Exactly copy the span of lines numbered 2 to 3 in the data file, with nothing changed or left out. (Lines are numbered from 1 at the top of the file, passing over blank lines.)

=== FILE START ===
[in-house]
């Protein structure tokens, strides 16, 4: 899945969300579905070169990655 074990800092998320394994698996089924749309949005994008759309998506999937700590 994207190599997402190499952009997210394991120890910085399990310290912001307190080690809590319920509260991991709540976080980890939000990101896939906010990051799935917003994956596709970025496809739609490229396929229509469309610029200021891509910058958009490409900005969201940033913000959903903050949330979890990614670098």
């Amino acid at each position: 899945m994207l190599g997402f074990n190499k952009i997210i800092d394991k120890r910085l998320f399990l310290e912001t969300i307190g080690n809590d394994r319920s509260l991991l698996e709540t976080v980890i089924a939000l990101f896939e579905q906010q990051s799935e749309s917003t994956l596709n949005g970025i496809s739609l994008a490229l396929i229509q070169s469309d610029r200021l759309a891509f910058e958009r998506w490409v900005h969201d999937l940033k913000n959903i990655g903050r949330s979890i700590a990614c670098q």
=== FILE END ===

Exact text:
């Protein structure tokens, strides 16, 4: 899945969300579905070169990655 074990800092998320394994698996089924749309949005994008759309998506999937700590 994207190599997402190499952009997210394991120890910085399990310290912001307190080690809590319920509260991991709540976080980890939000990101896939906010990051799935917003994956596709970025496809739609490229396929229509469309610029200021891509910058958009490409900005969201940033913000959903903050949330979890990614670098």
């Amino acid at each position: 899945m994207l190599g997402f074990n190499k952009i997210i800092d394991k120890r910085l998320f399990l310290e912001t969300i307190g080690n809590d394994r319920s509260l991991l698996e709540t976080v980890i089924a939000l990101f896939e579905q906010q990051s799935e749309s917003t994956l596709n949005g970025i496809s739609l994008a490229l396929i229509q070169s469309d610029r200021l759309a891509f910058e958009r998506w490409v900005h969201d999937l940033k913000n959903i990655g903050r949330s979890i700590a990614c670098q």